Murphy: I’m pretty sure that most of us wear a few hats, but even when we’re wearing that hat we have Mudgirl skin on, all the time. I think the Mudgirl identification is pretty deep, and it has permeated into all the other aspects of our life, in how we communicate and how we conduct ourselves. I am certainly not the same person I was honestly 11 or 12 years back. I know that I’ve changed for the better as a result. There’s so much I’m learning to do in our society, and the Mudgirls has really facilitated the ability to just be less capitalistic, less patriarchal, less oriented towards white-picket fences. The different alternative ways of doing things, and I think, yeah, we all wear that all the time.

Can you take me through the process of building a cob house?

Murphy: If you’re going to build a cob house, you want to build it pretty small. The thing about what Mudgirls do is that we build out of all kinds of natural materials. If you’re going to build any kind of natural home, you want to make sure you’re using the right materials for the right environment.

How do you determine which earthen materials are the right ones?

Murphy: Different materials form differently. Some are [insulating], some are thermal mass. Thermal mass is something that’s constantly trying to regulate the temperature between the inside and the outside, whereas straw or wood chips or any kind of [insulating] material is a barrier between two environments. Keeping the cold out or keeping the heat out, depending on what kind of situation you’re in. There’s no sort of one material that works for every situation, really.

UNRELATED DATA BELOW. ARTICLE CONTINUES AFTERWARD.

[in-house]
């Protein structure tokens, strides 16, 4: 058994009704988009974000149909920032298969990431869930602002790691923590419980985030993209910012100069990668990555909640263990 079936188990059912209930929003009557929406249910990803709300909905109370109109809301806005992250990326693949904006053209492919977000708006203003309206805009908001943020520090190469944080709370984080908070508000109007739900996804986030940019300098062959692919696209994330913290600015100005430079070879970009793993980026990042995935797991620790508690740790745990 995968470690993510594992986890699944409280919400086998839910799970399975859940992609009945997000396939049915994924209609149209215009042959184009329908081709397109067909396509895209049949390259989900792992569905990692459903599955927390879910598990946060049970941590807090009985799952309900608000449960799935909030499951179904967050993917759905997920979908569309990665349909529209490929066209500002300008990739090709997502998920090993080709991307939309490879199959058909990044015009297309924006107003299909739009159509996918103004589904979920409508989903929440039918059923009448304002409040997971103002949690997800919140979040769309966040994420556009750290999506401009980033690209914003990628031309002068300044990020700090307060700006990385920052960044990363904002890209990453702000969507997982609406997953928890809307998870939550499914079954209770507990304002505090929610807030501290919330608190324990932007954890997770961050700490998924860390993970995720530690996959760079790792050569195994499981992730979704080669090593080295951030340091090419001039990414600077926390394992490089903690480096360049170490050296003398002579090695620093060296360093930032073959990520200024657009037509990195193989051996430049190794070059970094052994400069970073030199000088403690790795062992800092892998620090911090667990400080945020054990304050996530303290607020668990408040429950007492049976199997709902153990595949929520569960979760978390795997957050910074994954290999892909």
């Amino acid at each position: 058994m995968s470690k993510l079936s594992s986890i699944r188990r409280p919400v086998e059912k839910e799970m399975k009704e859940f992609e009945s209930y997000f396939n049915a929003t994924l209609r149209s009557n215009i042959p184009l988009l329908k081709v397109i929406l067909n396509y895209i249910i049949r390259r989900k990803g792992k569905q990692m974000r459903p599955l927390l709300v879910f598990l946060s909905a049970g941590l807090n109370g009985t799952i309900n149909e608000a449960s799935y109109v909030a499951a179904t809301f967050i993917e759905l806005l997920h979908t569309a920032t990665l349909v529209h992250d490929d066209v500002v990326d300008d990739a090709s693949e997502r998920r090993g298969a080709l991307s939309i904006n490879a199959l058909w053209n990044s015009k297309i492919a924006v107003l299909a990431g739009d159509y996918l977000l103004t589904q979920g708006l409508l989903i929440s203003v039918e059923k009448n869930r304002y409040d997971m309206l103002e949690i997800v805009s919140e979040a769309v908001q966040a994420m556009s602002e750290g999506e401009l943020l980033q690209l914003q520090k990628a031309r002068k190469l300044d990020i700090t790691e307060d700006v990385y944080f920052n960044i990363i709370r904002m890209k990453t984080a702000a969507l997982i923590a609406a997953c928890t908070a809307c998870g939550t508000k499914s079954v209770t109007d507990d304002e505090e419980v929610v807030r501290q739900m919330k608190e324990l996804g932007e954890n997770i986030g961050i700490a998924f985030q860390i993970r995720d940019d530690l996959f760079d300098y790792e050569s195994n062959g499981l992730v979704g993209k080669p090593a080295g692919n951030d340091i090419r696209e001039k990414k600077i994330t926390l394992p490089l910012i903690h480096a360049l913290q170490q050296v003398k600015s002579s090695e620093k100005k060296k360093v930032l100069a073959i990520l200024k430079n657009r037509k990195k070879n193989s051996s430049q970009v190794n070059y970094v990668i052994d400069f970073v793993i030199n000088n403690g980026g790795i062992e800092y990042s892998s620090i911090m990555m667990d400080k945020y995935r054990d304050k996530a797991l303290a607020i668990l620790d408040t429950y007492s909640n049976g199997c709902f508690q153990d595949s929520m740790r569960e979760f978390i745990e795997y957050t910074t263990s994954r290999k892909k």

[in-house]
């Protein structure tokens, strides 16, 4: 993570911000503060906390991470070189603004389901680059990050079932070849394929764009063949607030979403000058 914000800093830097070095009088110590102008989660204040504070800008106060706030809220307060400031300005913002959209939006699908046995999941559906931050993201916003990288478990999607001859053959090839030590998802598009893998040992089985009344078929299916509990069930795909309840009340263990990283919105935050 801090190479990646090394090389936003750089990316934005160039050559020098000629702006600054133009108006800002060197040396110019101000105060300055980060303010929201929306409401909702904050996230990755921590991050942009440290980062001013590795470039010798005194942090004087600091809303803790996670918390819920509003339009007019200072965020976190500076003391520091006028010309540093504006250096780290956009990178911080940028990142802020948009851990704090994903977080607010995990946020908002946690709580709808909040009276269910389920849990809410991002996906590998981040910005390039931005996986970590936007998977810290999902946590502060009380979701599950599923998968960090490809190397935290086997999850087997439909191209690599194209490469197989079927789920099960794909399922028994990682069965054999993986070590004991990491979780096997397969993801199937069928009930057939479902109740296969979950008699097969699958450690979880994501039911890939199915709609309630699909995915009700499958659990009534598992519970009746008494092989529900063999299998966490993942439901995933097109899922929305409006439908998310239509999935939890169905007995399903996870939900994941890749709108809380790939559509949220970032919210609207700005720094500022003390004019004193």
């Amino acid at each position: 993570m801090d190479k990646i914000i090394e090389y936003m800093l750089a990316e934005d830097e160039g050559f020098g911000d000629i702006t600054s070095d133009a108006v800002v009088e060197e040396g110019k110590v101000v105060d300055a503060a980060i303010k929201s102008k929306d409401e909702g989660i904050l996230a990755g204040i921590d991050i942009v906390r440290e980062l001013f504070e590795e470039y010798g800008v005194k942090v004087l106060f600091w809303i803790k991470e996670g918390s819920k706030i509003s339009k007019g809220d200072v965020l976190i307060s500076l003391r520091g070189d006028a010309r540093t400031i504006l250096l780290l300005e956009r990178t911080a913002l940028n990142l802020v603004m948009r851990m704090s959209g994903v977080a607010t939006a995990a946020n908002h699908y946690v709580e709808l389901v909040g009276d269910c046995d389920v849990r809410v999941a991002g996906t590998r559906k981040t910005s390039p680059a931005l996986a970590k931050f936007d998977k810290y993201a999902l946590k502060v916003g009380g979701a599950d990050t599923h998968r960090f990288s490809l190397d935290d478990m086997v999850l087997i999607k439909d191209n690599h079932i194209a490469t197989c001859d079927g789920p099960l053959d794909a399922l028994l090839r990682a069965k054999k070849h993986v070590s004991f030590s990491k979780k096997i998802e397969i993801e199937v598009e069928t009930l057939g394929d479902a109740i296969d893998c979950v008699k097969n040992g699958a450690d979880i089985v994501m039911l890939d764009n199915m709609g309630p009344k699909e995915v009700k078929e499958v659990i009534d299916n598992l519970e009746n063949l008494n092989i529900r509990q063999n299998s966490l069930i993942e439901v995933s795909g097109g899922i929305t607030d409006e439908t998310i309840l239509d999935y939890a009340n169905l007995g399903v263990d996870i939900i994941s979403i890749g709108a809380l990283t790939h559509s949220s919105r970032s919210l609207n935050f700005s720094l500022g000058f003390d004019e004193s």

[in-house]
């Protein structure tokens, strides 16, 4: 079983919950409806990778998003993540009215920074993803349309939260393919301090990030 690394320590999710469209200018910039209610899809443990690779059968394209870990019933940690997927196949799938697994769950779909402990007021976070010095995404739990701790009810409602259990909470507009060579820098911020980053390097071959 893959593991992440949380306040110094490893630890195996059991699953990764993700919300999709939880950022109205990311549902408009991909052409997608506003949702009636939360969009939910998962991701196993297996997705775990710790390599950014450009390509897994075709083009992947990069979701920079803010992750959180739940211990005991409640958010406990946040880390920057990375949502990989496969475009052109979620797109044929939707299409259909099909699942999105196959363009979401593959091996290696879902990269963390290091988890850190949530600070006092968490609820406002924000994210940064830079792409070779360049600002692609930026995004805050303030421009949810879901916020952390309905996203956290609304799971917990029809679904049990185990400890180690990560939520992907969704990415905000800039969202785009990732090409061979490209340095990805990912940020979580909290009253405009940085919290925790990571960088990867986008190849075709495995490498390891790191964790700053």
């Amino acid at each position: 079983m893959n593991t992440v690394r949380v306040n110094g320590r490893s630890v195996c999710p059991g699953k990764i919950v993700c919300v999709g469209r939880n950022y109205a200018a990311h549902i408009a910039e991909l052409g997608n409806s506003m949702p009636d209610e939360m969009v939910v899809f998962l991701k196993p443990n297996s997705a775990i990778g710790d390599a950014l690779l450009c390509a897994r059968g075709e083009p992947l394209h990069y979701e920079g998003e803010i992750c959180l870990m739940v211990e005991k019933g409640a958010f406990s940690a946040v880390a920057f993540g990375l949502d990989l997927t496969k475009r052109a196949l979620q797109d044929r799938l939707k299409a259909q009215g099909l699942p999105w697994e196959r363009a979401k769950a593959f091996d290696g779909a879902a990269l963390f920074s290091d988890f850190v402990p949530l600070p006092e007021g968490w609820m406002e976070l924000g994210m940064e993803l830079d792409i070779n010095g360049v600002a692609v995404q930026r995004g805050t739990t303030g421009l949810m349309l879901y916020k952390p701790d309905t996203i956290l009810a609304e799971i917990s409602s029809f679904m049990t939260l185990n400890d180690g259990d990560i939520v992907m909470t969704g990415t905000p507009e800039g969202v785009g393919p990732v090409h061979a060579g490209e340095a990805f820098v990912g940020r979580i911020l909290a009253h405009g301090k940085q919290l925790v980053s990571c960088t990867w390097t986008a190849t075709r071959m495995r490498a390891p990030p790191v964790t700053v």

Kenny: You need to really adapt and have a conversation with your environment. And also, economics comes into it. What do you have available on your property, what’s right there, what makes sense for you because you have a lot of it as opposed to something that maybe you need to have shipped from far away, like a straw bale. And also the embodied energy: the economics for you as well as for the environment.

How long does it take for you to build a house?

Murphy: It’s super variable [based] on the size of the building and also the monetary output. A lot of our clients aren’t super wealthy people, so we often build in stages that meets their financial leakage — how much money they’re willing to put out at a certain time. We can easily build anywhere from [a] 200 to 1,500 sq. ft. single-story, cob house in one season, for sure. It just depends on the amount of output people are willing to put towards it, whether it be their time or their money.

Mudgirl-built homes have a lot more character than your average dwelling. How have the neighbours reacted to them?

Kenny: Neighbours play an important role in natural building, especially if you are in a zone where you’re going to be dealing with inspectors and building codes, because people get uptight about what’s going on next door. So, you need to get your neighbours involved, certainly. We haven’t had any problems with people shaking their fists and saying, “Your mud house is ugly. I don’t want it next door to me.” That hasn’t happened. [During] the process of building we do workshops and that can involve a bunch of joyous people slinging mud around and playing music while they’re doing it. So, maybe neighbours prefer the sound of chainsaws and cement mixers and they might not like us. Design-wise, we haven’t had any problems like that. Most people find [the houses] utterly charming.